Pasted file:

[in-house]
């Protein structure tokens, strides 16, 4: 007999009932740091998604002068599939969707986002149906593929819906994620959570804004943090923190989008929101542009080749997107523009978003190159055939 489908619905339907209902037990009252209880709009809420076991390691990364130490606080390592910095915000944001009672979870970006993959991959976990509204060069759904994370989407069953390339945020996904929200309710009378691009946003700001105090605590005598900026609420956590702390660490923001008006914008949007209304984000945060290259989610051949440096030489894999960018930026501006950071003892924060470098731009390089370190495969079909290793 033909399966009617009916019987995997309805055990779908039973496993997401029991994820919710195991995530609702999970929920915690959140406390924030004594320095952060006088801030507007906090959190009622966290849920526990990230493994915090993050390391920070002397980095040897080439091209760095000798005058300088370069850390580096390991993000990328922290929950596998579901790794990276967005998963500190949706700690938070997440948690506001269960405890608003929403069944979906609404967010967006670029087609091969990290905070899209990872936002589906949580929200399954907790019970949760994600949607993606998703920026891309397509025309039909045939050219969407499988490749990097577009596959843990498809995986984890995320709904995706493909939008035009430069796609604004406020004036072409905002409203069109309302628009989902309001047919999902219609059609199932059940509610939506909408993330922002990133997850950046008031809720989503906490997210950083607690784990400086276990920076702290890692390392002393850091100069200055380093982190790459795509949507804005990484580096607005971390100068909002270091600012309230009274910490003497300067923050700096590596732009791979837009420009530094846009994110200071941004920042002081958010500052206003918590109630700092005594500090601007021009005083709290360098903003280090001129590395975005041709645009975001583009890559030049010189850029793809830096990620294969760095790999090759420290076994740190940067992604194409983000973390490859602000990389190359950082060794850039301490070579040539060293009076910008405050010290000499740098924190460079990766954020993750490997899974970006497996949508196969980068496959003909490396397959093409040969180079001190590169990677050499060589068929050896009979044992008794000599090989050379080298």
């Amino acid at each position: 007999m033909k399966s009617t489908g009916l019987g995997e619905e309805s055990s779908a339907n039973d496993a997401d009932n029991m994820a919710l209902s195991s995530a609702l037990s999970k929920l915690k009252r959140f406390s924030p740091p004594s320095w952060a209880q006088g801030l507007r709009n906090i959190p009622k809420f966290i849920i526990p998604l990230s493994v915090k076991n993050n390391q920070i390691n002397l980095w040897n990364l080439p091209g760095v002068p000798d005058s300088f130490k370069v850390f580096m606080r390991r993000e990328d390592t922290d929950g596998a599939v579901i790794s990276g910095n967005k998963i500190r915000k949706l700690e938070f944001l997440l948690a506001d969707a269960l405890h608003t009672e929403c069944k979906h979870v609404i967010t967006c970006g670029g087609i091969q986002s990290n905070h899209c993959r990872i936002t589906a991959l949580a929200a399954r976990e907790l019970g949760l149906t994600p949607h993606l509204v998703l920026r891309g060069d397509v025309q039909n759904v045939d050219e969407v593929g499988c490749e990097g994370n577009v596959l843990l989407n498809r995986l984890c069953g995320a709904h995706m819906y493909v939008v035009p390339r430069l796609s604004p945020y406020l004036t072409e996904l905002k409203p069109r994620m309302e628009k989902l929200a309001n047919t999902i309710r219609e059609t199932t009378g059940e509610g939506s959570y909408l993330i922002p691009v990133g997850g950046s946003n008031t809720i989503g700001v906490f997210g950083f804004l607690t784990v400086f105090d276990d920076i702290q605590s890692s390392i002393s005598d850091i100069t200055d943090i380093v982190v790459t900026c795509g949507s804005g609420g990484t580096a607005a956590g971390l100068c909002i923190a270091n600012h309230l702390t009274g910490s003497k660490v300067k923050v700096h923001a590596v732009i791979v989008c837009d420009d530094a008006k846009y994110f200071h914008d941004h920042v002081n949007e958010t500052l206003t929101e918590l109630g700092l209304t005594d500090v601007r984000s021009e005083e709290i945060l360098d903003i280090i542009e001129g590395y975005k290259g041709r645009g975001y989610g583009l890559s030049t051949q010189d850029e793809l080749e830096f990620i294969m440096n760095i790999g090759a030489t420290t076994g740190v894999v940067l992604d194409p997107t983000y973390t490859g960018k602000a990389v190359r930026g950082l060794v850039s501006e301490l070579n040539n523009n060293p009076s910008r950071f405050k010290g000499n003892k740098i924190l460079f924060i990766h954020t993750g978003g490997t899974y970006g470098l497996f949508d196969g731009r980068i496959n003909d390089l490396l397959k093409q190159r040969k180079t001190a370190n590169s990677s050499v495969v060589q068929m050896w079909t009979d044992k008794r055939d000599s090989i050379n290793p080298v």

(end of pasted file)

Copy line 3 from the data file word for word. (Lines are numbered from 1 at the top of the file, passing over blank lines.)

């Amino acid at each position: 007999m033909k399966s009617t489908g009916l019987g995997e619905e309805s055990s779908a339907n039973d496993a997401d009932n029991m994820a919710l209902s195991s995530a609702l037990s999970k929920l915690k009252r959140f406390s924030p740091p004594s320095w952060a209880q006088g801030l507007r709009n906090i959190p009622k809420f966290i849920i526990p998604l990230s493994v915090k076991n993050n390391q920070i390691n002397l980095w040897n990364l080439p091209g760095v002068p000798d005058s300088f130490k370069v850390f580096m606080r390991r993000e990328d390592t922290d929950g596998a599939v579901i790794s990276g910095n967005k998963i500190r915000k949706l700690e938070f944001l997440l948690a506001d969707a269960l405890h608003t009672e929403c069944k979906h979870v609404i967010t967006c970006g670029g087609i091969q986002s990290n905070h899209c993959r990872i936002t589906a991959l949580a929200a399954r976990e907790l019970g949760l149906t994600p949607h993606l509204v998703l920026r891309g060069d397509v025309q039909n759904v045939d050219e969407v593929g499988c490749e990097g994370n577009v596959l843990l989407n498809r995986l984890c069953g995320a709904h995706m819906y493909v939008v035009p390339r430069l796609s604004p945020y406020l004036t072409e996904l905002k409203p069109r994620m309302e628009k989902l929200a309001n047919t999902i309710r219609e059609t199932t009378g059940e509610g939506s959570y909408l993330i922002p691009v990133g997850g950046s946003n008031t809720i989503g700001v906490f997210g950083f804004l607690t784990v400086f105090d276990d920076i702290q605590s890692s390392i002393s005598d850091i100069t200055d943090i380093v982190v790459t900026c795509g949507s804005g609420g990484t580096a607005a956590g971390l100068c909002i923190a270091n600012h309230l702390t009274g910490s003497k660490v300067k923050v700096h923001a590596v732009i791979v989008c837009d420009d530094a008006k846009y994110f200071h914008d941004h920042v002081n949007e958010t500052l206003t929101e918590l109630g700092l209304t005594d500090v601007r984000s021009e005083e709290i945060l360098d903003i280090i542009e001129g590395y975005k290259g041709r645009g975001y989610g583009l890559s030049t051949q010189d850029e793809l080749e830096f990620i294969m440096n760095i790999g090759a030489t420290t076994g740190v894999v940067l992604d194409p997107t983000y973390t490859g960018k602000a990389v190359r930026g950082l060794v850039s501006e301490l070579n040539n523009n060293p009076s910008r950071f405050k010290g000499n003892k740098i924190l460079f924060i990766h954020t993750g978003g490997t899974y970006g470098l497996f949508d196969g731009r980068i496959n003909d390089l490396l397959k093409q190159r040969k180079t001190a370190n590169s990677s050499v495969v060589q068929m050896w079909t009979d044992k008794r055939d000599s090989i050379n290793p080298v």